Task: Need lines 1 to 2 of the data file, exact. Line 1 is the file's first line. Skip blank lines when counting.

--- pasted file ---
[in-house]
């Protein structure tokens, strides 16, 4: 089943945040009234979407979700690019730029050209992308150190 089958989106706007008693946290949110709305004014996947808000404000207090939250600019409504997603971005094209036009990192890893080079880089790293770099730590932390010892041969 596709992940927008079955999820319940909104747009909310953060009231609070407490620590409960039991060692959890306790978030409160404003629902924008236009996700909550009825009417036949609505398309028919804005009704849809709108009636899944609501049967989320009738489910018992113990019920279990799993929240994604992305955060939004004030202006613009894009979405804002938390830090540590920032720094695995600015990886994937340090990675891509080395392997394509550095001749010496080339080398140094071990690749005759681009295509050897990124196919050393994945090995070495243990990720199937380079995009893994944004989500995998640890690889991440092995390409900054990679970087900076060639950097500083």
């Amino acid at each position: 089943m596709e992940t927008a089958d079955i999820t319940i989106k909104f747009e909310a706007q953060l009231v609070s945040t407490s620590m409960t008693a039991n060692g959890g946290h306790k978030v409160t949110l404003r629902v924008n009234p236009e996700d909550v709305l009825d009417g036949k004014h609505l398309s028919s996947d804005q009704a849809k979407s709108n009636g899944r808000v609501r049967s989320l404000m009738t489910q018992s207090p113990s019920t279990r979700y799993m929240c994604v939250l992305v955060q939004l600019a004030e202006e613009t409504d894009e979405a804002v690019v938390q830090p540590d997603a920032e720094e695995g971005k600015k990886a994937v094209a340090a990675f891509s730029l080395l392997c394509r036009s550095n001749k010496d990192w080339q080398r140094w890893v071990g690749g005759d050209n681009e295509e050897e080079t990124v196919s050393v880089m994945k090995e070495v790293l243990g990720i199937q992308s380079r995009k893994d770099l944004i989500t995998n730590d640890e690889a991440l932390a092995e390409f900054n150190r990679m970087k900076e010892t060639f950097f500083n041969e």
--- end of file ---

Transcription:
[in-house]
């Protein structure tokens, strides 16, 4: 089943945040009234979407979700690019730029050209992308150190 089958989106706007008693946290949110709305004014996947808000404000207090939250600019409504997603971005094209036009990192890893080079880089790293770099730590932390010892041969 596709992940927008079955999820319940909104747009909310953060009231609070407490620590409960039991060692959890306790978030409160404003629902924008236009996700909550009825009417036949609505398309028919804005009704849809709108009636899944609501049967989320009738489910018992113990019920279990799993929240994604992305955060939004004030202006613009894009979405804002938390830090540590920032720094695995600015990886994937340090990675891509080395392997394509550095001749010496080339080398140094071990690749005759681009295509050897990124196919050393994945090995070495243990990720199937380079995009893994944004989500995998640890690889991440092995390409900054990679970087900076060639950097500083």